What Makes the San Juans Special

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AerialFerryMtBaker700330By now, everyone knows that the San Juan Islands are stunningly beautiful in the high season, and that they’re a great place to see amazing wildlife or have a thrilling outdoor adventure. Trip Advisor rated us the number one island in the country and number four in the world in 2013! It’s not even May yet, and the ferries have been bringing us lots of great new visitors every day. If you’re planning on being one of them – and we hope you are! – here are some interesting factoids about our islands that may even surprise some of the locals!

These first three come from a recent contest winner on the island, Victoria Compton of the Economic Development Council.

1) There are more business licenses per capita than any other county in the state of Washington. Chances are, if you have an idea for a product or service, you’ll be able to market it somehow to our islanders!

2) There are cannonballs buried in the Orcas Island cliffside that came from SJI, left over from the Pig War soldiers’ target

English camp in the 1860s

English camp in the 1860s

practice. There are so many versions of the Pig War story. Check out the official one here!

3) Most of the San Juans were originally explored and mapped out by Spanish explorers, and we have an interesting part in Spanish history.

Thanks for those, Victoria! The following factoids are from other common San Juan Island sources such as the Visitor’s Bureau and Chamber of Commerce, and a few from my experience as a naturalist!

4) 128 rocks or small islands in the San Juans have official names.

5) San Juan County has more shoreline than any other county in the country, at 375. The average real estate value of waterfront property is $1,000-4,000 per square foot.

images6) In the early 20th century the islands were overrun with an infestation of European rabbits. They were very invasive at the time and came from a careless owner on Smith Island. Nobody knows how they got from Smith to SJI. They’re still thriving today.

7) There are a few stories about how Friday Harbor got its name. The real one is because of Joe Friday, a very influential Hawaiian who was instrumental in settling the town. The more fun one is from the days of Spanish explorers mapping the islands, passing the harbor, yelling up to a gentleman standing there to ask what bay they were in, and getting back “Friday” as an answer! Thanks to Jim Maya for that story!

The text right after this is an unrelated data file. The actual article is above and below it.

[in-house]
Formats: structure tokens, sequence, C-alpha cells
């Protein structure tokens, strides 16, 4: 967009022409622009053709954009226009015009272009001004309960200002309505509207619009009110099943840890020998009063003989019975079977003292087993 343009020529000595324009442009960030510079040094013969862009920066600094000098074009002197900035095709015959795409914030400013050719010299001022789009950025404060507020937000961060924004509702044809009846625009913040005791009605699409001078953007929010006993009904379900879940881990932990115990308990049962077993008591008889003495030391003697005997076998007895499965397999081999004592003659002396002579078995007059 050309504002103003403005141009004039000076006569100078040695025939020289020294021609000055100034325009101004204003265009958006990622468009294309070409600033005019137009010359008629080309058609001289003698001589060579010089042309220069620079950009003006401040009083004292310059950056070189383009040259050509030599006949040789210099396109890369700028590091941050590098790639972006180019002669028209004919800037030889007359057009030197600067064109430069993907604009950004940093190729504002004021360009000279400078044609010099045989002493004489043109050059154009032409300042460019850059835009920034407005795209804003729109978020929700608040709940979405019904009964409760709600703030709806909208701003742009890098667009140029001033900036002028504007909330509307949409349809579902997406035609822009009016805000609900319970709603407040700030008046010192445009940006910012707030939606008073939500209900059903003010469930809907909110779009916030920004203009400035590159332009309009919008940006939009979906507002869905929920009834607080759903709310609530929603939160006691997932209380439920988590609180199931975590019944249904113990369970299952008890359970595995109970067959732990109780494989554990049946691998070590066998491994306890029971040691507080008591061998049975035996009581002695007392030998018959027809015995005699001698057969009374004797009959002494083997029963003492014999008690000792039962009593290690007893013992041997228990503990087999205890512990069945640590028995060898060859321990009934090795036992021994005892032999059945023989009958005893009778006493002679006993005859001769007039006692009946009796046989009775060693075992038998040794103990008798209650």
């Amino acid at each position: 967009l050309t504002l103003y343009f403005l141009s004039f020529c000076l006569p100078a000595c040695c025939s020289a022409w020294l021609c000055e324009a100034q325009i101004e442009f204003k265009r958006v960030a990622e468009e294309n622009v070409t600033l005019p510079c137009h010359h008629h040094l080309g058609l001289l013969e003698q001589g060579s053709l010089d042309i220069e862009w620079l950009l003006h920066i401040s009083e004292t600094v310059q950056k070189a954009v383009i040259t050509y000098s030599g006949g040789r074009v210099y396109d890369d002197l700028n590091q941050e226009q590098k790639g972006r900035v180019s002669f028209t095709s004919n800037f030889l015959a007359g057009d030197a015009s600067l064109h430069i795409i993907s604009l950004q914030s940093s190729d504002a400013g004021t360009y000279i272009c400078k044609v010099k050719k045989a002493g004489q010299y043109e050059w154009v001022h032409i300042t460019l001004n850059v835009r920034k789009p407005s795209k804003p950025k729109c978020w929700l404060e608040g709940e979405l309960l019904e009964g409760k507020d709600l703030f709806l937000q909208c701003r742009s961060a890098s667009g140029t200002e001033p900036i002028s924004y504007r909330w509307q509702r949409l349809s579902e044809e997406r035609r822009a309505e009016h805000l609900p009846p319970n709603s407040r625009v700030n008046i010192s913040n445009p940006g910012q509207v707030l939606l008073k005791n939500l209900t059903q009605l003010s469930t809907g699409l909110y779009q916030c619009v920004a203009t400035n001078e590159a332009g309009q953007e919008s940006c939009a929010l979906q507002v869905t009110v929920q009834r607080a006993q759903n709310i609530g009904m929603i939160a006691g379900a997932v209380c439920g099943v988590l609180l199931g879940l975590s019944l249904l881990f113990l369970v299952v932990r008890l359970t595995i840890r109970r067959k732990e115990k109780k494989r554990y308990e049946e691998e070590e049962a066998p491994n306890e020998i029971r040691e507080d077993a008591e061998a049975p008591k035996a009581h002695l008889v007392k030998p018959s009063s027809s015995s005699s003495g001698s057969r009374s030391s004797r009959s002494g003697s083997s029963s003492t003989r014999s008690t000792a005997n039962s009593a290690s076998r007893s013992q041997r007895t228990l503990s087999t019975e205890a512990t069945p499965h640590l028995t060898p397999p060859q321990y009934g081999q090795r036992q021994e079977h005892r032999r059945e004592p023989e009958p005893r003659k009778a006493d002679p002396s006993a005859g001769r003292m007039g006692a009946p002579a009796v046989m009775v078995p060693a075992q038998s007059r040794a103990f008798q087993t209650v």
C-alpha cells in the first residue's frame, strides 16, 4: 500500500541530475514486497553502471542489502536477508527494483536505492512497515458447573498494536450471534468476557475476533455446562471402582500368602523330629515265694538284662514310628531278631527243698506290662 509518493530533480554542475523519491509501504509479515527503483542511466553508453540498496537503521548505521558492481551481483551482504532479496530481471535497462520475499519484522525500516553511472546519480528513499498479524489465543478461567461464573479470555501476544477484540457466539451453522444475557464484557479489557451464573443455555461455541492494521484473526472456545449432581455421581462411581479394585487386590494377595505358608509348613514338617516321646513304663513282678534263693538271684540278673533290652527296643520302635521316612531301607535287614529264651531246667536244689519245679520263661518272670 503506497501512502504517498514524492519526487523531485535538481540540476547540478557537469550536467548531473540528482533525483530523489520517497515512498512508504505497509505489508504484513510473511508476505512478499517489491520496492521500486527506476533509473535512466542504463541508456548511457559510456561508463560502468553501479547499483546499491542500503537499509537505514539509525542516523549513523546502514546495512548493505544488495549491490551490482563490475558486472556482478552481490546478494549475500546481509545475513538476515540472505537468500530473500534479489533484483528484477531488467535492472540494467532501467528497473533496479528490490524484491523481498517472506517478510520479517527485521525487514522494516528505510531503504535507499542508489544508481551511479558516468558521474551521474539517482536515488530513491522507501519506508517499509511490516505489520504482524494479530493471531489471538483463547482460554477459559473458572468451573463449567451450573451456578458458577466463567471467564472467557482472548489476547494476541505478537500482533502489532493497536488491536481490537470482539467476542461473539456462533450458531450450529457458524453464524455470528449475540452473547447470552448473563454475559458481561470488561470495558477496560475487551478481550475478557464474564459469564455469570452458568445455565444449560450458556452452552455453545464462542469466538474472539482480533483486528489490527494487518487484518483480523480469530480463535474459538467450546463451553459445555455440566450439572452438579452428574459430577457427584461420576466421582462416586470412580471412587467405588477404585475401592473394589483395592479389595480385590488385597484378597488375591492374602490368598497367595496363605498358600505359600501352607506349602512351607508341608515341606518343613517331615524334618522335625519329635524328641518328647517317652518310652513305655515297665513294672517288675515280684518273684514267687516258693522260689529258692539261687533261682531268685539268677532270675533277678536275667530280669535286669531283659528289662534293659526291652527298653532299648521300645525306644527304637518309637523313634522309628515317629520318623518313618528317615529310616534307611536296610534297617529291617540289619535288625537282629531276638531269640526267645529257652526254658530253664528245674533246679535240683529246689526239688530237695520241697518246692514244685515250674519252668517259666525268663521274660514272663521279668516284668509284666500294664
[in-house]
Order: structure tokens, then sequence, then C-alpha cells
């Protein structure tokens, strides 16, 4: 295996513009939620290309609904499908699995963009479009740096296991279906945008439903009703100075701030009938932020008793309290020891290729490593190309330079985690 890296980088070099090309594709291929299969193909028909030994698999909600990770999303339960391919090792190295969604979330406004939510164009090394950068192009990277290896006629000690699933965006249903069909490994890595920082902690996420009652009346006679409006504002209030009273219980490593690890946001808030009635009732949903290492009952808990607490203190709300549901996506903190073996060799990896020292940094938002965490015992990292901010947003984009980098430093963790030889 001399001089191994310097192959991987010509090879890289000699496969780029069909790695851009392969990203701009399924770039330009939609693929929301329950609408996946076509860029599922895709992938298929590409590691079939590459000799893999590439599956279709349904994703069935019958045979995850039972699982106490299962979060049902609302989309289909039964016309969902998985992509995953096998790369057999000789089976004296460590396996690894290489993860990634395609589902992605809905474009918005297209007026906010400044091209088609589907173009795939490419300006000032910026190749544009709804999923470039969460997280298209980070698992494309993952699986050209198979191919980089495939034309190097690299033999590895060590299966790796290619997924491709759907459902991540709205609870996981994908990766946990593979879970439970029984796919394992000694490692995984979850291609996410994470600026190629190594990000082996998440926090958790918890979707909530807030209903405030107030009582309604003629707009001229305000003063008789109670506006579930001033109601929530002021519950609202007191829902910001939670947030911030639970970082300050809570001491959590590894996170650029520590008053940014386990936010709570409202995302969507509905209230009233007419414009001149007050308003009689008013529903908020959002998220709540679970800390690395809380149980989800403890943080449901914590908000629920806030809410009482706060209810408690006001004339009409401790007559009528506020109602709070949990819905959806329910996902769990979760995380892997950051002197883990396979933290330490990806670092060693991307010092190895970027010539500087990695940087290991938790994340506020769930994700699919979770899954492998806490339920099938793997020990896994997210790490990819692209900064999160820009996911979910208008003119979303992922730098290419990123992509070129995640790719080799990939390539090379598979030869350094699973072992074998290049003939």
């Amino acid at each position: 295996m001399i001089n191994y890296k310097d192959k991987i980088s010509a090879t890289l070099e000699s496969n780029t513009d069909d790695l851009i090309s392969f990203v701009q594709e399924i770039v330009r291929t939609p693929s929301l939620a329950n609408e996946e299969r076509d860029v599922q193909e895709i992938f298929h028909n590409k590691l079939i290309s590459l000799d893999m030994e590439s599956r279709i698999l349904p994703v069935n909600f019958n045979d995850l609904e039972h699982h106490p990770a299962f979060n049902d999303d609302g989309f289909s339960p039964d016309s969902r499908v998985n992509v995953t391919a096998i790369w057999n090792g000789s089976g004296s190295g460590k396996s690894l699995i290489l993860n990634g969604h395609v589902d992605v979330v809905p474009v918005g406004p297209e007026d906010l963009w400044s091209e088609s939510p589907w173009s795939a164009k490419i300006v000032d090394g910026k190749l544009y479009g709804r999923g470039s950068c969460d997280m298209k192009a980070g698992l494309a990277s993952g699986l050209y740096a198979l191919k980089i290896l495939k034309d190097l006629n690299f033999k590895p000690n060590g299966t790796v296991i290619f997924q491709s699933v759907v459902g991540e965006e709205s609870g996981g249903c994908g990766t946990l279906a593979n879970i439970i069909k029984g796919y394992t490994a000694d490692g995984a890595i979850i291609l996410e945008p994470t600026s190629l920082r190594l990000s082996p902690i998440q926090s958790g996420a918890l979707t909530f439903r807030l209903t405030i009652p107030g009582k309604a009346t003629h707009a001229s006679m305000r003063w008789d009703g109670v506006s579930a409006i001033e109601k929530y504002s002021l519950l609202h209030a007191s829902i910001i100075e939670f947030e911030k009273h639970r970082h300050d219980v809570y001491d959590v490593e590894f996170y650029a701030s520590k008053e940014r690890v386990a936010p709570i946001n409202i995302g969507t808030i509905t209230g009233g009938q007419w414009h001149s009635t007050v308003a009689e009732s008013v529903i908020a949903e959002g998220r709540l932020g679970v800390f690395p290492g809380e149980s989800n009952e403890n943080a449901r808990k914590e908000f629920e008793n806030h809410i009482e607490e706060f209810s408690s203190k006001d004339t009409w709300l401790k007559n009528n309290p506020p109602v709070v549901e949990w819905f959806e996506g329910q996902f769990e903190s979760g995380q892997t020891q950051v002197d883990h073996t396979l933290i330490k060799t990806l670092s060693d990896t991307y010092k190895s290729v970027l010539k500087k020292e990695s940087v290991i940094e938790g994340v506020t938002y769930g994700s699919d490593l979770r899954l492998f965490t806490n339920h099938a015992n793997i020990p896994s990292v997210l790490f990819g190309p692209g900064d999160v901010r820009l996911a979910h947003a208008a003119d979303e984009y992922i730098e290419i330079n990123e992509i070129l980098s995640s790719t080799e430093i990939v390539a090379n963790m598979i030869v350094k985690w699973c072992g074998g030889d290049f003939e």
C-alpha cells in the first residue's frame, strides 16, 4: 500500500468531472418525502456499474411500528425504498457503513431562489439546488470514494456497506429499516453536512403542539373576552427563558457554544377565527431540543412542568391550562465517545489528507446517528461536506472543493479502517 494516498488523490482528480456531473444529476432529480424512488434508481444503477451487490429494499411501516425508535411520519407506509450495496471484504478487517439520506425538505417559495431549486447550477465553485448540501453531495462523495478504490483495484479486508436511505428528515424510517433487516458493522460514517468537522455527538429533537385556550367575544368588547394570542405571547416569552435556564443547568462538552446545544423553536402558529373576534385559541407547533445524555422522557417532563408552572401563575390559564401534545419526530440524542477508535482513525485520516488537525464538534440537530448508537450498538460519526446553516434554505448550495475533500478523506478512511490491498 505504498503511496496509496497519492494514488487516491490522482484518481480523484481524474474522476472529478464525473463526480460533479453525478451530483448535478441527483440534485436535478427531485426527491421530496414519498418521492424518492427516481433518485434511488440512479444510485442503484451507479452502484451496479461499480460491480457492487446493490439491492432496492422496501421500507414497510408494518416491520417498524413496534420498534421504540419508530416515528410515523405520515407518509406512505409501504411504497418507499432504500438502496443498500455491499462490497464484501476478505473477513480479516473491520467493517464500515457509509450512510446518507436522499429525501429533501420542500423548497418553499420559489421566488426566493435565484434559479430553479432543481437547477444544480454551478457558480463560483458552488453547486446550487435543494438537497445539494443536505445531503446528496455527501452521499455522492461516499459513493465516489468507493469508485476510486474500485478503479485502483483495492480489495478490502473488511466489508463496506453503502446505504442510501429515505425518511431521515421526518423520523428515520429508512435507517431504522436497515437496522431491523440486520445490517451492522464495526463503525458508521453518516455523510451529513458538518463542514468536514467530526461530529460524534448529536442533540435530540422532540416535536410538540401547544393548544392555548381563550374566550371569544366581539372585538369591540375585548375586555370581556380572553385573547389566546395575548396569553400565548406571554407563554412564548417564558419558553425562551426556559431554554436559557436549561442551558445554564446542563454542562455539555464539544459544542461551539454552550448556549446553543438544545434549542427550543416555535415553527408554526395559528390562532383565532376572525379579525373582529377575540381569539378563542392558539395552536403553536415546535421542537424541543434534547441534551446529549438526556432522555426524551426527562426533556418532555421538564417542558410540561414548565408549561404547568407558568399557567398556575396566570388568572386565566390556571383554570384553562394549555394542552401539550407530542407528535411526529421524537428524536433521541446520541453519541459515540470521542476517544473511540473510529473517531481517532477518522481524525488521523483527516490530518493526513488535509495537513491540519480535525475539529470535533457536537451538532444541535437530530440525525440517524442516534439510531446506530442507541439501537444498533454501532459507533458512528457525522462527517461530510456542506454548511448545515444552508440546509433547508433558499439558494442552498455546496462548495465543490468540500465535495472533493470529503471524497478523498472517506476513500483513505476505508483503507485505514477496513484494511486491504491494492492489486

8) Every day around 5 or 6 p.m. in the summer, one of our islanders goes out to the intersection of Roche Harbor and Westcott Rd. and leaves scraps of raw chicken and fish for our bald eagles (we have more in San Juan County than in any other in the continental U.S.). Often you can park your car and watch as more than a dozen eagles swing in for a free afternoon snack!

9) Popeye is a famous harbor seal here – she even has a statue down by the waterfront – who only has one eye and lives off offerings of scraps from the fresh fish shack down on the marina. But the west side of the island has its own harbor seal – Floyd! He loves to stop by the Lime Kiln State Park to say hi to summer visitors. Floyd and Popeye are just two of over 4,000 harbor seals in San Juan County alone!

Popeye the town seal - photo by Arun Yenumula

Popeye the town seal – photo by Arun Yenumula

10) You wouldn’t think of an island in the Pacific Northwest as a premier scuba-diving destination, but the rocky shorelines and interesting underwater formations of our archipelago are perfect for diving enthusiasts!  Rocky reefs and thick kelp forests offer views of crab, corals, sponges, starfish, octopus and more!

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